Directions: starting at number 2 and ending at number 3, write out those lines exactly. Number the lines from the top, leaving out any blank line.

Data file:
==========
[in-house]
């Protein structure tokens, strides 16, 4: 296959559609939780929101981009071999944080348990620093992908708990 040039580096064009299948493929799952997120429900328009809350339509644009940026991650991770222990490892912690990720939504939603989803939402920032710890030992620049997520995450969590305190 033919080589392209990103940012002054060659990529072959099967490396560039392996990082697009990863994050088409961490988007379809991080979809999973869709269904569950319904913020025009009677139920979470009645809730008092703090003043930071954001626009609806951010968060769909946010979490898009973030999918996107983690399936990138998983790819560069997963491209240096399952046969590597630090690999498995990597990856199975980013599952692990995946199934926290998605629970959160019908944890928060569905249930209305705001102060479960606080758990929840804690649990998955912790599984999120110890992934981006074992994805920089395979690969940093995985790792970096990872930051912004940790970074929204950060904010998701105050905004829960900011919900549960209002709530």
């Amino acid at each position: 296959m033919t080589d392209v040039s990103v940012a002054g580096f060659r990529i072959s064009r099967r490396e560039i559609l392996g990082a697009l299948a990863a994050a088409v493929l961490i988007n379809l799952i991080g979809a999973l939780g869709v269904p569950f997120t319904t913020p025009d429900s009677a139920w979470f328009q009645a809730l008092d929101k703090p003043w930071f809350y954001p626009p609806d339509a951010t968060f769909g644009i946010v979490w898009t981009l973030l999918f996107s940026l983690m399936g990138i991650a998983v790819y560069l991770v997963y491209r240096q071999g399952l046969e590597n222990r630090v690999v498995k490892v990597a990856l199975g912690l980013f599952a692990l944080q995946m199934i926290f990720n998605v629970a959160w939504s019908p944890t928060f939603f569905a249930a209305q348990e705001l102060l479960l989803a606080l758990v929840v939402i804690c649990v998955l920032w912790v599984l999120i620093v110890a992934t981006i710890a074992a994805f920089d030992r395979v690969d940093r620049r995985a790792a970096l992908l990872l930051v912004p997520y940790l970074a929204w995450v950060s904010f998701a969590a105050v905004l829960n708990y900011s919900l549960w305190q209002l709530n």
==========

């Protein structure tokens, strides 16, 4: 296959559609939780929101981009071999944080348990620093992908708990 040039580096064009299948493929799952997120429900328009809350339509644009940026991650991770222990490892912690990720939504939603989803939402920032710890030992620049997520995450969590305190 033919080589392209990103940012002054060659990529072959099967490396560039392996990082697009990863994050088409961490988007379809991080979809999973869709269904569950319904913020025009009677139920979470009645809730008092703090003043930071954001626009609806951010968060769909946010979490898009973030999918996107983690399936990138998983790819560069997963491209240096399952046969590597630090690999498995990597990856199975980013599952692990995946199934926290998605629970959160019908944890928060569905249930209305705001102060479960606080758990929840804690649990998955912790599984999120110890992934981006074992994805920089395979690969940093995985790792970096990872930051912004940790970074929204950060904010998701105050905004829960900011919900549960209002709530």
């Amino acid at each position: 296959m033919t080589d392209v040039s990103v940012a002054g580096f060659r990529i072959s064009r099967r490396e560039i559609l392996g990082a697009l299948a990863a994050a088409v493929l961490i988007n379809l799952i991080g979809a999973l939780g869709v269904p569950f997120t319904t913020p025009d429900s009677a139920w979470f328009q009645a809730l008092d929101k703090p003043w930071f809350y954001p626009p609806d339509a951010t968060f769909g644009i946010v979490w898009t981009l973030l999918f996107s940026l983690m399936g990138i991650a998983v790819y560069l991770v997963y491209r240096q071999g399952l046969e590597n222990r630090v690999v498995k490892v990597a990856l199975g912690l980013f599952a692990l944080q995946m199934i926290f990720n998605v629970a959160w939504s019908p944890t928060f939603f569905a249930a209305q348990e705001l102060l479960l989803a606080l758990v929840v939402i804690c649990v998955l920032w912790v599984l999120i620093v110890a992934t981006i710890a074992a994805f920089d030992r395979v690969d940093r620049r995985a790792a970096l992908l990872l930051v912004p997520y940790l970074a929204w995450v950060s904010f998701a969590a105050v905004l829960n708990y900011s919900l549960w305190q209002l709530n």